It has been shown that hypnosis brings more memories up, it brings more material into awareness when employed as a memory retrieval tool (correct and incorrect material are both brought up in larger quantities with hypnosis), yet hypnotic recall is proven to be no more accurate than non-hypnotic recall (Erdelyi, 1994 who reviewed 34 studies; Stably and Bothwell, 1994, who reviewed 24 studies) and as stated earlier, hypnosis does tend to increase the individuals confidence that those memories are real and authentic (Whitehouse, Dinges, Orne and Orne, 1988). The previously quote research does tend to suggest that those hypnotised are just as likely to as non hypnotised individuals to be misled by their own recall.

This has been repeatedly tested and even when highly emotional experiences were being recalled, in numerous studies conducted and repeated by Steven Lynn and colleagues (1997) hypnosis did not improve recall quality when compared with non hypnotic recall.

What is more problematic is that some researchers have found that when hypnosis is used to regress individuals to early life experiences, those memories can be distorted when hypnotised (Nash, Drake et al., 1986). All these hypnosis related issues do not even take into account the heavily researched topic of ‘imagination inflation’ which has shown that when anyone is asked to recall fictitious events, they gradually develop more confidence in them being real (see Garry and Polaschek, 2000, for a review on this topic).

What I have written here is far from exhaustive and there is much more that can be said, yet this evidence has been enough to ensure that in the vast majority of the Western World today, hypnosis is not used for memory recall to be used in eye witness testimony. You know what else? Anyone can simply lie when hypnotised. Hypnosis does not guarantee that the person will tell the truth, it does not somehow inject honesty and ethics into the individual.

However, in this Flores case, a lot of the above did not really come into play, because the eye witness testimony that was given when hypnotised gave a description that was nothing like the accused. The eye witness testimony given via hypnosis was not useable in court because it was a wholly inaccurate description that was nothing like the accused man Flores. However, after she had been in court, she stated that she suddenly recognised Flores, the accused, in court, and was willing to testify against him.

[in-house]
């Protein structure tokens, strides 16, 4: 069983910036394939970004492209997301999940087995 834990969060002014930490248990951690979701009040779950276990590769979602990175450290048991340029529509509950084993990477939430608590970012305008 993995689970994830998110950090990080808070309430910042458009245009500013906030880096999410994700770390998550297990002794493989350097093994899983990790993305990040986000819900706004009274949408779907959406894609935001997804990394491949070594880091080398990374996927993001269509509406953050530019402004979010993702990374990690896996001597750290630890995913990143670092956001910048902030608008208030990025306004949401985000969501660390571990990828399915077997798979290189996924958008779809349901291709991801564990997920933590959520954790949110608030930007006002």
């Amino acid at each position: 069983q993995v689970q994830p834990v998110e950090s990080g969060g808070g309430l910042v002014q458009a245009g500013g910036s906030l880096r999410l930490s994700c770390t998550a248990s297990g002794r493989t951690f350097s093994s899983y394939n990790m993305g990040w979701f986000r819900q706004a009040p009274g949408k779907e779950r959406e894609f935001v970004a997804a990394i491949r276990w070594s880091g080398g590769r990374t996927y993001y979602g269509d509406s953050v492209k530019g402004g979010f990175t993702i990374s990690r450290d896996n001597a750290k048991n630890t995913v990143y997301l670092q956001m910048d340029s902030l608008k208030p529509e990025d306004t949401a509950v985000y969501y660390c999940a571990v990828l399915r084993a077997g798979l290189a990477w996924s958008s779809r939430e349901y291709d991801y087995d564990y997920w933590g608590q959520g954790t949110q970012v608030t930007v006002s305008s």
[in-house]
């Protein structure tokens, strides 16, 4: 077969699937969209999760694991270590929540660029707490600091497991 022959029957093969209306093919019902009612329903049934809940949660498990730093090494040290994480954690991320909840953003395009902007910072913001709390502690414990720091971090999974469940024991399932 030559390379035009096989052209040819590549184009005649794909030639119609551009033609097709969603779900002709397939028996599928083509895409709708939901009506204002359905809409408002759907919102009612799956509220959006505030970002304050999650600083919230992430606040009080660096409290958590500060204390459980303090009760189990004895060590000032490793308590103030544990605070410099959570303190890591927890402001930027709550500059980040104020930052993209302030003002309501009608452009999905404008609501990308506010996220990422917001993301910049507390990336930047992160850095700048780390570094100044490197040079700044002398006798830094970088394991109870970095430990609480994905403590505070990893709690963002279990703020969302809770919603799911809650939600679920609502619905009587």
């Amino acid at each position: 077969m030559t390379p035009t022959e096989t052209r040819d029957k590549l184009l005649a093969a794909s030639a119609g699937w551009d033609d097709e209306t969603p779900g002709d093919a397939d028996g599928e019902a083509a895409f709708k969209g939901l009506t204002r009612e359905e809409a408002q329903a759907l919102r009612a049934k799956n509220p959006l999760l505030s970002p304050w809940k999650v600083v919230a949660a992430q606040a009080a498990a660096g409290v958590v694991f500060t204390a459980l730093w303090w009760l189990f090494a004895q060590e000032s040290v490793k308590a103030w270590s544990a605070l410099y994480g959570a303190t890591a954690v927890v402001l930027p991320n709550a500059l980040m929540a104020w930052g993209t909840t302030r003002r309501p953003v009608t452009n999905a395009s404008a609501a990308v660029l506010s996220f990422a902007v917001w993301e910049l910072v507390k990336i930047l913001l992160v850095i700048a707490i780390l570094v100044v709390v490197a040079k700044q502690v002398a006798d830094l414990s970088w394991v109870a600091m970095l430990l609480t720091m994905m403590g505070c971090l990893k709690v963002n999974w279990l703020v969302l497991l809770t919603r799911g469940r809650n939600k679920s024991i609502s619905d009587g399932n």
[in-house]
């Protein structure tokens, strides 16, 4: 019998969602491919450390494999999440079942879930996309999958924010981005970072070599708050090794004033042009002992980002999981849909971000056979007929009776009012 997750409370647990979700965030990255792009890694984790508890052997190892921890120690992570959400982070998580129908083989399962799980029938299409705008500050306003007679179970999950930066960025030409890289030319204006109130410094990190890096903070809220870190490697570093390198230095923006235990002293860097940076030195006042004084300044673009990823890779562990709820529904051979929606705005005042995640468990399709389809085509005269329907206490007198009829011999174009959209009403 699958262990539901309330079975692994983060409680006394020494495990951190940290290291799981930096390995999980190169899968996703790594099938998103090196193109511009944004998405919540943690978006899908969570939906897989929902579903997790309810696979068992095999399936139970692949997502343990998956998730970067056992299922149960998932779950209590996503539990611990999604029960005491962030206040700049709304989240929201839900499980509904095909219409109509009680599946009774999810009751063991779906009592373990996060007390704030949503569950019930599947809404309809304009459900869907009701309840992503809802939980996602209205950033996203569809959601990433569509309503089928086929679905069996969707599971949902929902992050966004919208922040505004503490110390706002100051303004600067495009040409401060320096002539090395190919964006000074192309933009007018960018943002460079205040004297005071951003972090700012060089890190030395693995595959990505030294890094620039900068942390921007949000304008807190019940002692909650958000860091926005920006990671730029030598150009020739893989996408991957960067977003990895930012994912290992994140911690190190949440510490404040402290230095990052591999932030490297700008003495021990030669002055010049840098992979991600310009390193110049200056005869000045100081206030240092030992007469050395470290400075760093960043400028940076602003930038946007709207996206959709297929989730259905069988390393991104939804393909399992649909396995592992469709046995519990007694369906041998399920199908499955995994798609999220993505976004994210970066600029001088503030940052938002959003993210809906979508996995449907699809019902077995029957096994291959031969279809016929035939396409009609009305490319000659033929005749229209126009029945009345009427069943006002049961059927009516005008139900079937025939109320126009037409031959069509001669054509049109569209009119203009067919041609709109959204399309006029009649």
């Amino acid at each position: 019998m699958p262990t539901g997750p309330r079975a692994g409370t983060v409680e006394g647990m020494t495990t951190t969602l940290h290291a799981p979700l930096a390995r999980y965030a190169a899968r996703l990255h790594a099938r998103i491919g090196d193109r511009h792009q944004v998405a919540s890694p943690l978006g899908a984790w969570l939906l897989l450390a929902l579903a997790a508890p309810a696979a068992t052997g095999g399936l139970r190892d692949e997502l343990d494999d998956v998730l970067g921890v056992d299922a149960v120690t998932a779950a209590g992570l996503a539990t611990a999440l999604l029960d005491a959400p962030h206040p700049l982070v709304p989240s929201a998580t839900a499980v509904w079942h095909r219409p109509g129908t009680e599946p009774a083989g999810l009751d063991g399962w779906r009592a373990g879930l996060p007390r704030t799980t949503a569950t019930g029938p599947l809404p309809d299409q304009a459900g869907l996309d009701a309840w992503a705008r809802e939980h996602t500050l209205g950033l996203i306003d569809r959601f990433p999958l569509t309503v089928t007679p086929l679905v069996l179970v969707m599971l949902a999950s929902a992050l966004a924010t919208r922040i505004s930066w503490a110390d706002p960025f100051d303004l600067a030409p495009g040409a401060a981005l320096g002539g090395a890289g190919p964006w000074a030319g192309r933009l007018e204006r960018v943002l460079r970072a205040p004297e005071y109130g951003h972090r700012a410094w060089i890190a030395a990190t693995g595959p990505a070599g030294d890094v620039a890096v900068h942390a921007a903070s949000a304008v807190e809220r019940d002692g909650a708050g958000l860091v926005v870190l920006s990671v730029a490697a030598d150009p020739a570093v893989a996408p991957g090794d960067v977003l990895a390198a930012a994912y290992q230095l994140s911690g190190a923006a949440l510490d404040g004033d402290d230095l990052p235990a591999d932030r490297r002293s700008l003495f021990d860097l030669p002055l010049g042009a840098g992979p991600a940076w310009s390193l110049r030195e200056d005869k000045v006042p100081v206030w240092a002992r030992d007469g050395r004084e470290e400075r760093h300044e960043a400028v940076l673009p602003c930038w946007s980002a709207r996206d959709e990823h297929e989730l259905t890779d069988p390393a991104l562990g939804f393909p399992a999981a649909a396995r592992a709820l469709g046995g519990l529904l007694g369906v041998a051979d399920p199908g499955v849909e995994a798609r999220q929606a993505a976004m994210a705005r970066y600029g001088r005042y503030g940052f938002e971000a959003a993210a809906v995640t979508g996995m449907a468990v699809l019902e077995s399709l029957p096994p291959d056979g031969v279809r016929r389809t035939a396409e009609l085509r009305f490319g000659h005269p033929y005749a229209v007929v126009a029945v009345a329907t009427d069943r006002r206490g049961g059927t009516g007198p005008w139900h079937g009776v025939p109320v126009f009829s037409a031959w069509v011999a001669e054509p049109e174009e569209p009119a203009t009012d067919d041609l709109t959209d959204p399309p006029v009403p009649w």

Flores’ defense team, during one of the later appeals, submitted testimony from Edward Geiselman, a UCLA professor and leading expert on witness interviewing who interestingly suggested that by being hypnotised, it could have made the eye witness believe she should be able to recognise the accused, and then when presented with the distinct Latino man sitting in front of her in court who she had seen on TV screens for months before the trial, it was easy for her to believe it was him she had seen on the day of the murders.

If you read the media reports and explore some of the court notes available online, you’ll see that this case has much more to it than issues with hypnosis, it is a candidate for Netflix to do ‘Making of a Murderer 2’ but I wanted to comment upon the hypnosis component of it. In short, hypnosis should not be used to elicit eye witness testimony. I could understand it being used to help someone relax in order to be able to think more clearly, but even then, it should not be used for eye witness testimony.